This deliberation will be a historic moment for Thailand: it’s an opportunity to pass the first legislation of its kind to bring us in line with both global recommendations, and to join many of our neighboring countries in the ASEAN region in adopting such regulations.
But why is this Act so important for Thailand? The answer is simple: researches show that marketing of formulas for infants and young children influence their families’ feeding choices. And that’s a problem, because doctors and scientists worldwide agree that optimal breastfeeding is one of the single best ways to save lives, protect the health of infants and young children and ensure they thrive.
Based on extensive worldwide evidence, the World Health Organization infant and young child feeding recommendations are that breastfeeding should start within the first hour after birth; infants should be exclusively breastfed for the first six months of life; and breastfeeding should continue up to two years or beyond, together with adequate and safe complementary foods.
Just last year, international medical journal The Lancet compiled the latest global evidence and found that optimal breastfeeding alone could prevent more than 800,000 infant deaths each year. It contributes to higher IQs (3 points on average), improved school performance and higher incomes.
Here in Thailand, we know the costs of not breastfeeding well. Research by Alive & Thrive and UNICEF quantified the “Cost of Not Breastfeeding in Thailand” in an economic analysis of the profound toll it takes on both Thai lives and our economy.[i]
Every year, the Thai healthcare system can save up to $7.65 million (263 million baht) by eliminating diarrhea and pneumonia due to inadequate breastfeeding. Improved cognitive development associated with improved breastfeeding can generate an additional $192.6 million (6.6 billion baht). And for Thai families, the savings are substantial: the same study found that 25 percent of an average worker’s earnings goes towards paying for formula.
Yet too many mothers and fathers are facing challenges in providing their child with optimal breastfeeding. As of the 2016 Multiple Indicator Cluster Survey, only 40 percent of infants in Thailand were breastfed within the first hour of birth. Only 23 percent of infants below six months are exclusively breastfed for the first six months, one of the lowest rates in the region. And only 16 percent continue to be breastfed by two years.
As a result, many of our children are at risk of the irreversible effects of poor nutrition on growth, development, and productivity, simply because they weren’t breastfed in the earliest days of life.
It’s our job to make breastfeeding both the right choice and the easy choice. But when breastmilk substitutes are often marketed as equal to or superior to breastmilk in nutritional value, it sends the wrong and misleading message to families. When formula companies market their products in healthcare settings, it undermines the role of healthcare providers in delivering fact-based support to mothers. That’s why the World Health Assembly has also called on all nations to end industry sponsorships of medical associations, to ensure that health care professionals provide guidance based on global recommendations and not industry influence.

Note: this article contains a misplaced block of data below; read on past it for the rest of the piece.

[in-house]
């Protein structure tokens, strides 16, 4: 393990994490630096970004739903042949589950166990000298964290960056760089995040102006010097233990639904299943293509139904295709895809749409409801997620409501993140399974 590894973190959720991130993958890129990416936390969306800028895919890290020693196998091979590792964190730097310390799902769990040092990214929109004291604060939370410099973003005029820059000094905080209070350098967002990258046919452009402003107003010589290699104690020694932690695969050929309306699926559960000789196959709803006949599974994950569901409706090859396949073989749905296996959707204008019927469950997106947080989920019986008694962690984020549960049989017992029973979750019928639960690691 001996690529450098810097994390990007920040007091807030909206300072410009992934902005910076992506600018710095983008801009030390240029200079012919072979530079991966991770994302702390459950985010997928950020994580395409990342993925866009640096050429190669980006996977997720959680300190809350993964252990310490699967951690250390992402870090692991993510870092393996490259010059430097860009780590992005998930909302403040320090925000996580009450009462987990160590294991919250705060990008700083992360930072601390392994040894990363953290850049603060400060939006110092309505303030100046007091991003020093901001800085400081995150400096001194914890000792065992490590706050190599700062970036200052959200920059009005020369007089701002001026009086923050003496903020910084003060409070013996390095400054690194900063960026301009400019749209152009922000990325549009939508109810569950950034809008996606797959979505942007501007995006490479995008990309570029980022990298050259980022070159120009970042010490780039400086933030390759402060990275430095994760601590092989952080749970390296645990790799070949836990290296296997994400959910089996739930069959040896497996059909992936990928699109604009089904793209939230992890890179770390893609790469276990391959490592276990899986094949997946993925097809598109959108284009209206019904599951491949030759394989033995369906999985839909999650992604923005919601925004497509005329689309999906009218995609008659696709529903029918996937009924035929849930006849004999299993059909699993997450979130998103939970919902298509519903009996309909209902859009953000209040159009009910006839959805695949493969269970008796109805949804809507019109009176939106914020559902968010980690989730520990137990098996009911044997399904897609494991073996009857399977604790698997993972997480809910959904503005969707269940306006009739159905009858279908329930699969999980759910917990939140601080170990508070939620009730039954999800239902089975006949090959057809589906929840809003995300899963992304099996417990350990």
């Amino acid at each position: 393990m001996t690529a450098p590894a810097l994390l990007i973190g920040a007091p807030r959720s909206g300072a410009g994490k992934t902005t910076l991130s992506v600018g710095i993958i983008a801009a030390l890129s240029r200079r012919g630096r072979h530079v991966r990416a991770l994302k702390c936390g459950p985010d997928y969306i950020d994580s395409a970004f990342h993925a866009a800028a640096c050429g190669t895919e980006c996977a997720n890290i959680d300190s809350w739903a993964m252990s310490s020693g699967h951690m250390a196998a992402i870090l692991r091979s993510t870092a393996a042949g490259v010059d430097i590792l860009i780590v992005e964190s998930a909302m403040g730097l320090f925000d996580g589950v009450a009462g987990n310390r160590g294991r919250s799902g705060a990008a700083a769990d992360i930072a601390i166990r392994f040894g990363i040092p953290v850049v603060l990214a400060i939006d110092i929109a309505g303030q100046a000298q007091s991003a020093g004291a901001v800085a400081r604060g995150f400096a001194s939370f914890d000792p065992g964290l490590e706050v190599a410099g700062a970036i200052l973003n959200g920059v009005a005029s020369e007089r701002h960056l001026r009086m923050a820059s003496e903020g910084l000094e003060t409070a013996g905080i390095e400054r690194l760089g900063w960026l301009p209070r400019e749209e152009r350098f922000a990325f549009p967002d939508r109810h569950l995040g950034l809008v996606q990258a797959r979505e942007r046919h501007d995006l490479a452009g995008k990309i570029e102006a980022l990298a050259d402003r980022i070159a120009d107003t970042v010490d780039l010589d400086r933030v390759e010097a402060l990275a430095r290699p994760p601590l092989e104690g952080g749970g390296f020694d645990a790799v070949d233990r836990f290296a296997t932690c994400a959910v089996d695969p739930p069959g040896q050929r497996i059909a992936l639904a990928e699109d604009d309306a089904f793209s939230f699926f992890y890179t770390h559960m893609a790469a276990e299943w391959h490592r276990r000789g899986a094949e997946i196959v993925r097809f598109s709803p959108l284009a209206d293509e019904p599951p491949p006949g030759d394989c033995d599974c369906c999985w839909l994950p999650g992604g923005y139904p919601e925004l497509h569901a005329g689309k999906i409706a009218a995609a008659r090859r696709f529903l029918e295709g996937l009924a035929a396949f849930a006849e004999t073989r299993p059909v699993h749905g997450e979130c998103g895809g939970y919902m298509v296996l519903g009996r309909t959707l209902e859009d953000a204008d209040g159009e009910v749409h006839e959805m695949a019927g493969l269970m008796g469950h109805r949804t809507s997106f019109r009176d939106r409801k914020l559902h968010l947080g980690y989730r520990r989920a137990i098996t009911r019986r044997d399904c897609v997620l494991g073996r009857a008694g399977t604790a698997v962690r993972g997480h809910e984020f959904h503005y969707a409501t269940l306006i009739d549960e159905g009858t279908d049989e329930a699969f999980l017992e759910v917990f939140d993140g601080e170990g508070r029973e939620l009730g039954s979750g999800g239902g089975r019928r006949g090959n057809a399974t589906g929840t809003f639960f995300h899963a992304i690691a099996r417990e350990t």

The breastmilk substitute industry will undoubtedly oppose this Act. Sales of breastmilk substitutes are expected to increase globally from US$45 billion to US$71 billion by 2019. It’s estimated that Thailand accounts for 2 percent of the 2014 market, or about 26.3 billion THB. This is expected to grow to 32 billion THB by 2019.
And it’s true: when breastfeeding rates increase, the revenue of breastmilk formula companies decrease. These products bring enormous profit to companies. That’s why they advertise them in misleading ways that imply they help children become taller, stronger, and smarter than breastmilk can.
The only ones to gain from these marketing practices are companies, not families and not our nation. We should be choosing the clear economic benefits of breastfeeding for Thailand—the increased worker productivity, earnings and gross national income—instead of the economic benefits for companies.
Thailand has one of the lowest exclusive breastfeeding rates in the region, and we are one of the few countries in the region with no law to protect against marketing of breastmilk substitutes. It’s time we changed that.
To protect mothers and families and promote breastfeeding in Thailand, we must bring our policies and laws in line with World Health Organization global recommendations, including extending the ban on marketing of breastmilk substitutes to all milk products for children up to 36 months of age and beyond.
By putting our children’s health at the heart of our decision-making we will be healthier and stronger, as individuals and as a nation, for generations to come.
(Dr. Siraporn Sawasdivorn is the Secretary General of the Thai Breastfeeding Center Foundation; Thomas Davin is the Representative of UNICEF Thailand and Roger Mathisen is the Program Director of Alive & Thrive)
Published : April 04, 2017
By : Clinical Prof. Dr. Siraporn Sawasdivorn MD., Thomas Davin and Roger Mathisen